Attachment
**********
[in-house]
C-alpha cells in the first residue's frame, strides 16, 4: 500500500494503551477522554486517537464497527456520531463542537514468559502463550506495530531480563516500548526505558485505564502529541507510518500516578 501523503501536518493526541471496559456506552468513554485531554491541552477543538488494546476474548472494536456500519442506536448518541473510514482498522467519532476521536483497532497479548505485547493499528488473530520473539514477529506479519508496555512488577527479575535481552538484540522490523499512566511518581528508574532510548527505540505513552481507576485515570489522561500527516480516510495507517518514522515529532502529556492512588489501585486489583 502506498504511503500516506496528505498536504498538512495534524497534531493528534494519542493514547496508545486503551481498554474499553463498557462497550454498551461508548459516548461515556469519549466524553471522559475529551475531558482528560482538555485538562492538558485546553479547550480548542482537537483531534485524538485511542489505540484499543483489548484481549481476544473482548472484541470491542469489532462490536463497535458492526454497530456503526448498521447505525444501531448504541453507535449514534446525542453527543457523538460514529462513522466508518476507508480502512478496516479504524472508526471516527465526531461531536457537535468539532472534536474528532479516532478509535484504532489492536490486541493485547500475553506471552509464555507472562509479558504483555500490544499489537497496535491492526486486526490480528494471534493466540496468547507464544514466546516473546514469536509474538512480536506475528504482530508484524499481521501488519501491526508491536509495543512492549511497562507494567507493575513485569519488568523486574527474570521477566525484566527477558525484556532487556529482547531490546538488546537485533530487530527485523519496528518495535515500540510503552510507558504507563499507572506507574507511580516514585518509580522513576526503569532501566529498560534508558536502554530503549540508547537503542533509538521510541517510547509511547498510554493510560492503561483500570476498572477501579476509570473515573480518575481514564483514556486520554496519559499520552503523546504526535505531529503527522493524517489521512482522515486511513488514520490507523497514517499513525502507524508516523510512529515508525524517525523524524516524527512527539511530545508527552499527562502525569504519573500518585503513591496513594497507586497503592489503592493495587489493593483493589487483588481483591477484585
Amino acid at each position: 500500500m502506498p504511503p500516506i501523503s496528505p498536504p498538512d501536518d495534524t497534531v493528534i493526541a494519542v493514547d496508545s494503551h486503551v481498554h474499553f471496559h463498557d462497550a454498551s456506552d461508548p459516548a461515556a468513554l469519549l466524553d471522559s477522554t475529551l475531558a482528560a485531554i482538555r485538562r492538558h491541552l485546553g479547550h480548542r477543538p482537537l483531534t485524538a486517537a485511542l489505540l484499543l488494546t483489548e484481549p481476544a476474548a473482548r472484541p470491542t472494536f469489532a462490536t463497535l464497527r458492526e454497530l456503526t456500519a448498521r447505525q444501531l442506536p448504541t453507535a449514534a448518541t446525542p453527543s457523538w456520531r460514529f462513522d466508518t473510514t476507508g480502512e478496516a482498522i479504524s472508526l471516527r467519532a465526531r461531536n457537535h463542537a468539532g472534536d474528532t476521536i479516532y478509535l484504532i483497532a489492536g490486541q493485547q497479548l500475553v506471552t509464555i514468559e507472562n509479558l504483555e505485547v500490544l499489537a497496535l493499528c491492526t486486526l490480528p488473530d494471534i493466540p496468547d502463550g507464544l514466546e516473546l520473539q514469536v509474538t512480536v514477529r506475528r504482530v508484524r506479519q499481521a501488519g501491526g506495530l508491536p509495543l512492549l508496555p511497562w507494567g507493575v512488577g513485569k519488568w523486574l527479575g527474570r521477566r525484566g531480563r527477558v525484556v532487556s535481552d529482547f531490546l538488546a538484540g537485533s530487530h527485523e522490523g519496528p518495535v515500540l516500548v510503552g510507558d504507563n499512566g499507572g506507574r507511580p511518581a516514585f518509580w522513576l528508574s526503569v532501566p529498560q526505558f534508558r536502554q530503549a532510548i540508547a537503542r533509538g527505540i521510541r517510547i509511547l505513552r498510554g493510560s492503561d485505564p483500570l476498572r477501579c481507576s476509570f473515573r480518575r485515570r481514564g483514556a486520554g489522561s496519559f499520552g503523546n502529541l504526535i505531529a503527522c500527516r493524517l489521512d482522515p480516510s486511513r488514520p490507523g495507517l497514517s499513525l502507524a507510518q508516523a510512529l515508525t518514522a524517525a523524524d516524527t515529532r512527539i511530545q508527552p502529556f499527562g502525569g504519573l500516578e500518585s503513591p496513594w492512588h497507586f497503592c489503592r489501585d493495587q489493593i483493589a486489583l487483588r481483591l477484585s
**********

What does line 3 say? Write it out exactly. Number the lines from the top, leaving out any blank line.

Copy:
Amino acid at each position: 500500500m502506498p504511503p500516506i501523503s496528505p498536504p498538512d501536518d495534524t497534531v493528534i493526541a494519542v493514547d496508545s494503551h486503551v481498554h474499553f471496559h463498557d462497550a454498551s456506552d461508548p459516548a461515556a468513554l469519549l466524553d471522559s477522554t475529551l475531558a482528560a485531554i482538555r485538562r492538558h491541552l485546553g479547550h480548542r477543538p482537537l483531534t485524538a486517537a485511542l489505540l484499543l488494546t483489548e484481549p481476544a476474548a473482548r472484541p470491542t472494536f469489532a462490536t463497535l464497527r458492526e454497530l456503526t456500519a448498521r447505525q444501531l442506536p448504541t453507535a449514534a448518541t446525542p453527543s457523538w456520531r460514529f462513522d466508518t473510514t476507508g480502512e478496516a482498522i479504524s472508526l471516527r467519532a465526531r461531536n457537535h463542537a468539532g472534536d474528532t476521536i479516532y478509535l484504532i483497532a489492536g490486541q493485547q497479548l500475553v506471552t509464555i514468559e507472562n509479558l504483555e505485547v500490544l499489537a497496535l493499528c491492526t486486526l490480528p488473530d494471534i493466540p496468547d502463550g507464544l514466546e516473546l520473539q514469536v509474538t512480536v514477529r506475528r504482530v508484524r506479519q499481521a501488519g501491526g506495530l508491536p509495543l512492549l508496555p511497562w507494567g507493575v512488577g513485569k519488568w523486574l527479575g527474570r521477566r525484566g531480563r527477558v525484556v532487556s535481552d529482547f531490546l538488546a538484540g537485533s530487530h527485523e522490523g519496528p518495535v515500540l516500548v510503552g510507558d504507563n499512566g499507572g506507574r507511580p511518581a516514585f518509580w522513576l528508574s526503569v532501566p529498560q526505558f534508558r536502554q530503549a532510548i540508547a537503542r533509538g527505540i521510541r517510547i509511547l505513552r498510554g493510560s492503561d485505564p483500570l476498572r477501579c481507576s476509570f473515573r480518575r485515570r481514564g483514556a486520554g489522561s496519559f499520552g503523546n502529541l504526535i505531529a503527522c500527516r493524517l489521512d482522515p480516510s486511513r488514520p490507523g495507517l497514517s499513525l502507524a507510518q508516523a510512529l515508525t518514522a524517525a523524524d516524527t515529532r512527539i511530545q508527552p502529556f499527562g502525569g504519573l500516578e500518585s503513591p496513594w492512588h497507586f497503592c489503592r489501585d493495587q489493593i483493589a486489583l487483588r481483591l477484585s